A reader writes:
This isn't just about alcohol laws. I lived in Irvine for 4 years and the inability to walk anywhere - not just to bars - was just awful. That's because zoning rules emphasize a strict separation between commercial and residential areas, especially in places like Irvine and Huntington Beach. You'll also notice that property located closest to these "downtown" areas tend to be worth less (or are more likely to be rentals) than the more isolated McMansions tucked away inside subdivisions. The majority of the people who live permanently in Orange County tend to be older couples or families, thus not the bar-going types, who enjoy the privacy and protection offered by gated communities. The entire point is to NOT make things walkable. No one who actually wants to live in Orange County wants to live in walking distance of a bar.
Put another way, this is what happens when zoning rules and city ordinances are skewed to benefit the relatively wealthy and over the relatively poor and young. This lack of walkability, in addition to the sprawl, makes public transit less than useless, which again makes things difficult for the non-affluent who are forced to take on the large expense of owning and maintaining a car.
I think you ran a link to this item a few months ago.
It maps out the number of bars per capita in various locations in the United States. The comments section sheds even more local light on the topic. Especially worth noting is that in many Midwestern cities, the experience of the neighborhood bar (or tavern as we call them in Wisconsin) is alive and well. There are about a half-dozen within walking distance of where I live (none closer than 2 blocks, for which I'm grateful, even if I like having them close-ish.) I suspect that our older cities (Milwaukee, Chicago, Cleveland, Detroit, etc.) can thank their European founders, especially the Germans, Pols, and Irish for the tradition of the local pub. My mother, now in her late 70s, recalls being sent down the street as a young girl with her dad's beer bucket to the local tavern to get his nightly, well, bucket-worth of beer. I suppose bottle beer was available (no cans though) but apparently he liked his draft fresh from the huge keg they kept in the cool basement. This tradition continues in Milwaukee, where small-batch micro-breweries abound and which many taverns sell exclusively.
I live in San Francisco where every few weeks we are confronted with stories of violence breaking out outside of nightclubs in North Beach, almost always around closing time, 2am. The Entertainment Commission seems perplexed about how to improve this situation, but you said exactly what I have been thinking for years. By forcing all the bars and clubs to close at 2, it also forces a flood of drunk patrons out onto the sidewalks at the same time. If the bars had staggered closing times, then people would slowly trickle out and find their way home without having to navigate the gauntlet of other drunks who seem to inevitably get into fights. I've seen the same thing in San Jose, where their solution has been to increase police patrols so there are cops on every corner. The laws mandating closing times are the cause of the problem here. I join you in your toast to their repeal.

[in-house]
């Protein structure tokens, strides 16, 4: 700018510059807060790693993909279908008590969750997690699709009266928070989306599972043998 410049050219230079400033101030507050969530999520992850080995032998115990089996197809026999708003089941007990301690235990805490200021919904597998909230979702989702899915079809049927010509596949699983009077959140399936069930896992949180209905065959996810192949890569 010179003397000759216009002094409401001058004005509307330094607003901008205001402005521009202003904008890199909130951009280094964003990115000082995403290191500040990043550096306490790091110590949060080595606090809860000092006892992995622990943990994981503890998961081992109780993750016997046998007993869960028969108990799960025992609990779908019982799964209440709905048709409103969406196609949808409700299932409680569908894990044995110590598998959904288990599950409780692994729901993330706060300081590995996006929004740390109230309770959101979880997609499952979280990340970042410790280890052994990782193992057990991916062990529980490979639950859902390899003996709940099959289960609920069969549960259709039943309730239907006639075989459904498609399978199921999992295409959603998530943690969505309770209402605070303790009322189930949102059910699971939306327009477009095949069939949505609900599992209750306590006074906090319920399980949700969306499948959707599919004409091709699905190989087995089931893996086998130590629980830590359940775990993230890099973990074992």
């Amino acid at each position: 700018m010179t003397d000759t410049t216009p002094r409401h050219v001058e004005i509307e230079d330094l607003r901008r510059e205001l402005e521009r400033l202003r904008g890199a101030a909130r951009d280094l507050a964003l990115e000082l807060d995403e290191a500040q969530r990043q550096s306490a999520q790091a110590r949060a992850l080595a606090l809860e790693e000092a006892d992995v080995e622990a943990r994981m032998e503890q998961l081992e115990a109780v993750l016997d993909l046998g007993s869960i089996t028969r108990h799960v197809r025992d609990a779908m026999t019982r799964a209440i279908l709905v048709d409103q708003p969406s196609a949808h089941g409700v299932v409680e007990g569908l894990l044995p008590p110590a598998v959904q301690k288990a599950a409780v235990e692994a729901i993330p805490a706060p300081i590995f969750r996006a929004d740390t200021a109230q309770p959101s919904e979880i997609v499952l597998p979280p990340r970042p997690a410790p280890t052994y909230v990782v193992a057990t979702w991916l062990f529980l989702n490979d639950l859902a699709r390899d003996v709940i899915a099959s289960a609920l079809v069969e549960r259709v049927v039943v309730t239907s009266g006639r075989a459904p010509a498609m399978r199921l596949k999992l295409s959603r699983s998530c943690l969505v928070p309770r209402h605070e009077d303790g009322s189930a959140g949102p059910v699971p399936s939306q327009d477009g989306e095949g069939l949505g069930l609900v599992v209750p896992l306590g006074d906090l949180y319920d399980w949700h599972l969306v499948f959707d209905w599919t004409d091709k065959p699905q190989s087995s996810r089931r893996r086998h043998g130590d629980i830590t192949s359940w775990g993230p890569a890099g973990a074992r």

Obviously you are not a home owner and secondly you have never lived near a bar.
Where I currently live there is one micro brewery which stops selling quite early and one bar. It's not an entertainment district yet but the owners are trying to make it into that mindless of the fact that four condo complexes on the same site with a fifth currently being built...It really is amazing how much noise people think they can make when the bar closes...but in this case I blame the design of the condos rather than revellers...and I guess I shouldn't complain too much...I make about $5 per week off both...picking up empty beer cans and bottles...THAT IS 50 PER WEEK...just along the street...
Where I used to live there was only ONE bar...I lived in an apartment at what was called 'street level'...I awakened more than once by drunks....peeing in the alley...outside my bedroom window...
I find it humorous that Conor would write an article lamenting where he can or can't drink when the rest of the world finds it humorous that the self proclaimed Greatest County In The World has a drinking age of 21. 21. Really? This is even more bizarre to me then Glen Beck or the baffling attachment of many Americans to the 2nd Amendment. An 18 year old American can vote, fight for their country, procreate, marry, drive, obtain credit, but they can't have a cold one with friends? Drinking a cold one with friends is American as apple pie is it not? It certainly is portrayed that way in all mediums of entertainment media. As an aside the boys and gals at Ft. Drum certainly seem to like the drinking age up here. One would think that after gay marriage this would be that the next big issue to be tackled but it seems that legalising marijuana will be the big issue. What I don't understand is why this isn't a bigger issue stateside.